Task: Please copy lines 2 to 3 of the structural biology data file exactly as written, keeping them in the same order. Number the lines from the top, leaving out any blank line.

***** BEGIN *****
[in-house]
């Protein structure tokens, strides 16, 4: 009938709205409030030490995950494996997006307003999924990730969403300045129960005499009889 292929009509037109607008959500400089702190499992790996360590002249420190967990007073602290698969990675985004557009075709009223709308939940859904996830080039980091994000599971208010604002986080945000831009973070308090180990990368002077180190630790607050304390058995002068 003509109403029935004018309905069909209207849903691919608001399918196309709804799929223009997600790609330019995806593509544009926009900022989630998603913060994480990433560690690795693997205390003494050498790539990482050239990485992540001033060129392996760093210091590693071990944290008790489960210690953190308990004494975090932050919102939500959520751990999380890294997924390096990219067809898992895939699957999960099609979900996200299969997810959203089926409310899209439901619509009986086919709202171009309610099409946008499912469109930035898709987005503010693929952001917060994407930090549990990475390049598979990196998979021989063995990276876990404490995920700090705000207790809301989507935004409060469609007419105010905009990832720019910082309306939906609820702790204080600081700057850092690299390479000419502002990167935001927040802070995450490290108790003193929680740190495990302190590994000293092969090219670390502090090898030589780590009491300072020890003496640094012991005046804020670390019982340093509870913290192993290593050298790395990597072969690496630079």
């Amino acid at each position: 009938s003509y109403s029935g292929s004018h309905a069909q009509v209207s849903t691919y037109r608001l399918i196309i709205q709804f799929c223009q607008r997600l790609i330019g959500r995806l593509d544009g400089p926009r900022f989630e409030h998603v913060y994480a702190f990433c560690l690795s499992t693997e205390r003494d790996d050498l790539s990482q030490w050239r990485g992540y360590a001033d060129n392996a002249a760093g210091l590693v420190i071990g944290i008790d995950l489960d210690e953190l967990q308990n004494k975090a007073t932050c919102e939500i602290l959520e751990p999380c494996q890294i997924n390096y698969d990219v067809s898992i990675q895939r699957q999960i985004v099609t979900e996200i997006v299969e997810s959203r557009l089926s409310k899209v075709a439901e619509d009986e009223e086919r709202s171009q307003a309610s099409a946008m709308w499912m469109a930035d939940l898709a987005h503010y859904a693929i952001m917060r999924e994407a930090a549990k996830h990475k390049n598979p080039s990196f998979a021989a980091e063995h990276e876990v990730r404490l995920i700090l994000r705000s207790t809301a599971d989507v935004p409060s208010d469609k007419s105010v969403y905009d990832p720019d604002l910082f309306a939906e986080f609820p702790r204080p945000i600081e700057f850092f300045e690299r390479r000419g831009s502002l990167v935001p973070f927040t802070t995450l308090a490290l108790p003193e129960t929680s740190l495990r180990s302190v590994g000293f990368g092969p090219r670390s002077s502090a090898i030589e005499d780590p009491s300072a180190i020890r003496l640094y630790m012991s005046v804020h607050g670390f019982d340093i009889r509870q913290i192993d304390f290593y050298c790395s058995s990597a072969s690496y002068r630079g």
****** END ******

């Protein structure tokens, strides 16, 4: 009938709205409030030490995950494996997006307003999924990730969403300045129960005499009889 292929009509037109607008959500400089702190499992790996360590002249420190967990007073602290698969990675985004557009075709009223709308939940859904996830080039980091994000599971208010604002986080945000831009973070308090180990990368002077180190630790607050304390058995002068 003509109403029935004018309905069909209207849903691919608001399918196309709804799929223009997600790609330019995806593509544009926009900022989630998603913060994480990433560690690795693997205390003494050498790539990482050239990485992540001033060129392996760093210091590693071990944290008790489960210690953190308990004494975090932050919102939500959520751990999380890294997924390096990219067809898992895939699957999960099609979900996200299969997810959203089926409310899209439901619509009986086919709202171009309610099409946008499912469109930035898709987005503010693929952001917060994407930090549990990475390049598979990196998979021989063995990276876990404490995920700090705000207790809301989507935004409060469609007419105010905009990832720019910082309306939906609820702790204080600081700057850092690299390479000419502002990167935001927040802070995450490290108790003193929680740190495990302190590994000293092969090219670390502090090898030589780590009491300072020890003496640094012991005046804020670390019982340093509870913290192993290593050298790395990597072969690496630079």
């Amino acid at each position: 009938s003509y109403s029935g292929s004018h309905a069909q009509v209207s849903t691919y037109r608001l399918i196309i709205q709804f799929c223009q607008r997600l790609i330019g959500r995806l593509d544009g400089p926009r900022f989630e409030h998603v913060y994480a702190f990433c560690l690795s499992t693997e205390r003494d790996d050498l790539s990482q030490w050239r990485g992540y360590a001033d060129n392996a002249a760093g210091l590693v420190i071990g944290i008790d995950l489960d210690e953190l967990q308990n004494k975090a007073t932050c919102e939500i602290l959520e751990p999380c494996q890294i997924n390096y698969d990219v067809s898992i990675q895939r699957q999960i985004v099609t979900e996200i997006v299969e997810s959203r557009l089926s409310k899209v075709a439901e619509d009986e009223e086919r709202s171009q307003a309610s099409a946008m709308w499912m469109a930035d939940l898709a987005h503010y859904a693929i952001m917060r999924e994407a930090a549990k996830h990475k390049n598979p080039s990196f998979a021989a980091e063995h990276e876990v990730r404490l995920i700090l994000r705000s207790t809301a599971d989507v935004p409060s208010d469609k007419s105010v969403y905009d990832p720019d604002l910082f309306a939906e986080f609820p702790r204080p945000i600081e700057f850092f300045e690299r390479r000419g831009s502002l990167v935001p973070f927040t802070t995450l308090a490290l108790p003193e129960t929680s740190l495990r180990s302190v590994g000293f990368g092969p090219r670390s002077s502090a090898i030589e005499d780590p009491s300072a180190i020890r003496l640094y630790m012991s005046v804020h607050g670390f019982d340093i009889r509870q913290i192993d304390f290593y050298c790395s058995s990597a072969s690496y002068r630079g």